Monday, May 16, 2011

Disneyland for Toddlers?

(This photo was taken at about 9:00 am, after an early "Magic Morning" in the park. He is 16 months old here.)

(Picture above is from his 3rd or 4th trip (who's counting) last August with Daddy's cousin, Donna. He is about 9 months old here.)
(The pic above with the castle is from his 2nd trip in April of 2010. He is approx. 5 1/2 months.)

Hey, I know a lot of you Disney-doubters question whether Disneyland is really a good place to take a baby or a toddler, arguing that it's either germ-filled, over-stimulating, or that it's just plain pointless because the little kids just won't remember spending the day at the Magic Kingdom when they're that little. But I beg to differ. I think Disneyland is a great place to take young children, especially if you live close to Anaheim, or if you have an annual pass, thus can justify taking several shorter trips rather than one big trip, where you feel the need to pack everything into one day.

Here are some of the reasons why I love taking my toddler to Disneyland:

It's Kid Friendly. What place could be more kid friendly? So your child is crying or better yet, screaming with delight over the sight of Mickey Mouse. He's in good company, because chances are, there are at least 10 screaming kids within shouting distant of your loud & vocal tot, so scream on. He's not alone.

There are myriad food options, even for picky eaters. What I love is that most restaurants in the park not only have kids' meals, but toddler meals, and for a mere $3.99, you can get mac 'n cheese or chicken & rice, etc. with apple sauce and a milk. Our favorite options are either at The Hungry Bear restaurant, which serves the best mac 'n cheese in Disneyland. (Yes, the different restaurants serve different versions of the cheesy goodness.) Or the Pollo con arroz from Zocalo. It's always a hit!

Disneyland is super-convenient when you have babies that are nursing or kids in diapers. Bathrooms are always close by, and they all have baby changing stations.

There is even a Disneyland Baby Care center, which offers a private area for nursing, super clean changing tables, and even sells essentials like diapers, formula, etc. in case you find yourself in a jam. They even have a sink where you can wash bottles or sippy cups out with Dawn dish soap and steaming hot water.

Another great reason is that it's free admission for kids under 3. Of course, adults have to pay and parking is not cheap and neither is the food. But hey, how many places give you anything for free, right?

If you stay in one of the Disneyland hotels, they offer what are called "Magic Mornings," which means they open the park an hour earlier than normal to hotel guests. This is awesome, especially with little kids because you can hit all the Fantasyland rides, which often get crowded, before the park even opens and the rest of the crowds come. Truly magical.

My son is 18-months, and while he was only 4 months at his first trip to the Happiest Place on Earth, every time he goes, he gets something new and different from the experience. It also makes a difference that his favorite characters (all Disney pals) are Pooh, Tig-Tig, Eeyore, Mou-mou, Woody, & Buzz etc. From the time he was about 10 months old, he would wake up in the morning and ask for "Pooh." So a trip to Disneyland for him is like going to his best friends' house, where all his best friends live together in the coolest pad ever.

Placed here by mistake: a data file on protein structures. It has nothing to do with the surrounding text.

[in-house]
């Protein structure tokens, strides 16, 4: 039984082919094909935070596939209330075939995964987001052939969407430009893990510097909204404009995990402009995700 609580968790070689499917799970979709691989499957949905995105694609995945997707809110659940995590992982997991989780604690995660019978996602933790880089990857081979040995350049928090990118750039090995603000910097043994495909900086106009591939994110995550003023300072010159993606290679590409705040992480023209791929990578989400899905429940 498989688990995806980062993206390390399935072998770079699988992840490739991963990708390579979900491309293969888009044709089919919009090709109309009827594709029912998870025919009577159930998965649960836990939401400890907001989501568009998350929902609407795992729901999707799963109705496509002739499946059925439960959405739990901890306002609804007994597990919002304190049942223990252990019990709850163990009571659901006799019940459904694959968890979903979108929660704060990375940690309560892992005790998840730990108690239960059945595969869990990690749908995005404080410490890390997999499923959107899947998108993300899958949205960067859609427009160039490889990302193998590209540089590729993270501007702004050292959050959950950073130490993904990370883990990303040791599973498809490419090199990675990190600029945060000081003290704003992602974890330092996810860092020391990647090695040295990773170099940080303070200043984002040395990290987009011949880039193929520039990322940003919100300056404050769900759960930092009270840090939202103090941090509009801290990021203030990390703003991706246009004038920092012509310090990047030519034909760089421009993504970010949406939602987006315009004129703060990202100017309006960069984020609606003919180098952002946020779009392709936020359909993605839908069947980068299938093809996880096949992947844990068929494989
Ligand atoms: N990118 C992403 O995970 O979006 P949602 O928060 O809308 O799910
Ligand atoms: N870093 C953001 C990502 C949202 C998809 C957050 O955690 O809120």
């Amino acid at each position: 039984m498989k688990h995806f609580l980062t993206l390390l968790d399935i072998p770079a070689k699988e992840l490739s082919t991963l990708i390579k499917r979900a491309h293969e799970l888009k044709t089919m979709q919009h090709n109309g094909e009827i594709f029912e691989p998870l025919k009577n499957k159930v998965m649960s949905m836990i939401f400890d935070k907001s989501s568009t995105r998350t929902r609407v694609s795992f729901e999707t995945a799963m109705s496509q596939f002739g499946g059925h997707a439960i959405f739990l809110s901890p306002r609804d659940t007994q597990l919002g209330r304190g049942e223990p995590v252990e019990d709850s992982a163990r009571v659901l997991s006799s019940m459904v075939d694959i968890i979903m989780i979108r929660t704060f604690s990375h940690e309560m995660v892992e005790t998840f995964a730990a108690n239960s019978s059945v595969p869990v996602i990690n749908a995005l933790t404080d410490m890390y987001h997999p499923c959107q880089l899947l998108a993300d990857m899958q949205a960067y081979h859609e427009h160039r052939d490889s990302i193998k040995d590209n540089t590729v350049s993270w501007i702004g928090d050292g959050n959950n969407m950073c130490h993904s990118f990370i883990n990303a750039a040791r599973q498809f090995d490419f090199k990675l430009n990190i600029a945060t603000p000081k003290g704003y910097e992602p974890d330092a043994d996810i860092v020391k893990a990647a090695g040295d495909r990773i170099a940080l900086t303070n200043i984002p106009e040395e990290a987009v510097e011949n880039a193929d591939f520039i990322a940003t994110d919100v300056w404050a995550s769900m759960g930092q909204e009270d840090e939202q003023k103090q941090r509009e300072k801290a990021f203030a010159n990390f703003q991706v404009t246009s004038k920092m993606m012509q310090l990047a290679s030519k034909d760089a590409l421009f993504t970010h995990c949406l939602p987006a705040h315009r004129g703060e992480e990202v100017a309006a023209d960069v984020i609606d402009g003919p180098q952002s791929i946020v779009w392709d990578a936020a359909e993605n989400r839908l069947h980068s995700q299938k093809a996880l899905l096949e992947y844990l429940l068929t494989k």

We love exploring Toon Town and playing at Goofy's playground, a great place for young kids who need to get out energy by climbing or playing on the slide. His favorite rides right now are the "Neigh neighs" (merry-go-round), Dumbo, Small World, and of course, the Winnie-the-Pooh ride. (Side note about the Pooh ride: I really think that ride represents a lousy effort on Disney's behalf. They took out the Country Bear Jamboree (a personal fave) to do a poor job re-interpreting some classic Pooh stories into a ho-hum ride that really should be called "Pooh on Acid," because when Pooh has the heffalump nightmare, the whole ride turns into a neon-colored world with scary, psychedelic images.) The only redeeming quality about the ride is they left the familiar faces of the deer, moose, and buffalo from the walls of the Bear Country Jamboree, so at just the right moment you can spy Max, Buff, & Melvin beaming down from above. Also, the cupcakes in the Pooh Corner shop right next to the ride, or a photo op with the Pooh characters, make a trip to Critter Country infinitely worth-it, even if you skip the Pooh ride.

Disneyland means different things to different people. For me, it's a place I enjoyed visiting with my family as a child. We didn't take a lot of fancy vacations, but we always went to Disneyland, at least once a year, and for that I felt very lucky. It was a place I enjoyed with my older brothers, who were quite a bit older than me. So now as an adult, having an annual pass and taking my own family is really special for me, too. Sure, there are fun rides and plenty of tasty food options, but it also provides a momentary escape from normal life. It's a time to take a different view on the world and let yourself dream a little bit, just like when you were a kid.

I know over the years, my toddler will only get more and more out of his Disney trips. Even though he won't remember these early adventures in the park, his parents will remember and tell him about how cute he was when he was boiling over with glee at the sight of Winne-the-Pooh, or how a simple balloon made his day...